BMMI is proud of recent advancements regarding legislation for consolidating the rights of women, which have recently been amended by Bahrain’s parliament. This legislation is particularly important, as it more closely aligned with the United Nation’s Convention on the Elimination of All Forms of Discrimination against Women (CEDAW).
Major reforms have been made in granting women equal rights in relation to passing on their nationality to their children. Additionally, the reforms also included freedom of movement and choice of residence.
There is no denying that women have always played a vital role in the national economy, impacting it in all aspects. According to a 2014 Goldman Sachs study, when women’s spending and decision-making power increases, they affect consumer household spending on things like family welfare. This ultimately has implications for the apparel, food, consumer durables, healthcare sectors and so forth. Nonetheless, companies with women in leadership also outperform their competitors, finding a 55% increase in average company earnings according to a McKinsey study.
Being progressive in the domain of women’s rights has been central to progression in Bahrain over the years. The kingdom’s commitments to uphold equality supports its vision of making the country a central hub for diverse populations. As part of empowering women in all fields, this requires a holistic and integrated approach towards gender equality in order to enshrine the rights of all citizens. Through improved coordination and the removal of structural siloes, it is necessary to demonstrate full accountability and to share commitments in setting goals towards achieving new strides in empowerment and development.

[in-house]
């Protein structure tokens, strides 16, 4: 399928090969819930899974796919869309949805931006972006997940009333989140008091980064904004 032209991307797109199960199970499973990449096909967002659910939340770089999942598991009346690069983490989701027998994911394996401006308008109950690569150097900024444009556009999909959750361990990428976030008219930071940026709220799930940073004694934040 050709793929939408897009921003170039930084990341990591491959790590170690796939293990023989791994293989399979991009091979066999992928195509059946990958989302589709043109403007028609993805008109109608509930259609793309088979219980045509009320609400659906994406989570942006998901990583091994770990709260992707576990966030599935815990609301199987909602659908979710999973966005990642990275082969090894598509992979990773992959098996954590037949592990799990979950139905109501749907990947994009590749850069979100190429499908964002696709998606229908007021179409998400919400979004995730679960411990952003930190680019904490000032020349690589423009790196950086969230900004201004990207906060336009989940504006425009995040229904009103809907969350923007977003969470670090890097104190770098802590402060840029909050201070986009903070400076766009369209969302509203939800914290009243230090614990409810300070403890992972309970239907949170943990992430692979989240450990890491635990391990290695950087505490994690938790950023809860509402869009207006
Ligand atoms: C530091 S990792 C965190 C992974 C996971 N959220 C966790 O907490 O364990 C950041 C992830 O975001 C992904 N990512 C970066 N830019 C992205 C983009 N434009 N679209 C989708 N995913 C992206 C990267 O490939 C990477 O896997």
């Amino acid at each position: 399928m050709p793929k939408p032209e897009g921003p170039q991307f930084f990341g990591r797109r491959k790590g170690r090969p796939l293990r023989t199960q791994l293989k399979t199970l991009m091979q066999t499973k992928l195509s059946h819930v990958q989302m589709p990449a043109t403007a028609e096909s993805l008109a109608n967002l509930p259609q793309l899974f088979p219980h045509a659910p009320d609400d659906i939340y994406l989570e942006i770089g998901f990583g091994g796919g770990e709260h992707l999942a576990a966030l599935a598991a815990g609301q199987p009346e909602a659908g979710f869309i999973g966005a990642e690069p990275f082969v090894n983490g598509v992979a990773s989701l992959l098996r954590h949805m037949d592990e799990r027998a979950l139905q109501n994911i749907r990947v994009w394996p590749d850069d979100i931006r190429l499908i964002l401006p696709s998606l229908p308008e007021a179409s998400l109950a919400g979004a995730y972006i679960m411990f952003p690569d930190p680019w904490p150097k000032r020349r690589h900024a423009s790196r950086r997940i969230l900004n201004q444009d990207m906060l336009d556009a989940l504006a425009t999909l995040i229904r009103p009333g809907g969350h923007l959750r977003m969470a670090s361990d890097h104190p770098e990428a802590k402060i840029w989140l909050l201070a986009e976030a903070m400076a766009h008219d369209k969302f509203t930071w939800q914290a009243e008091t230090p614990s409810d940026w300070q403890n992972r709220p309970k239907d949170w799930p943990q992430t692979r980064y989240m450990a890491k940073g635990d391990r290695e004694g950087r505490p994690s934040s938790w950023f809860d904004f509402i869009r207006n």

BMMI believes that gender equality and mainstreaming is not merely just about adding a women’s component into a given activity, it goes beyond that. We are committed to continue to look into our organisation and processes to transform internal social structures into equal structures for women and men alike.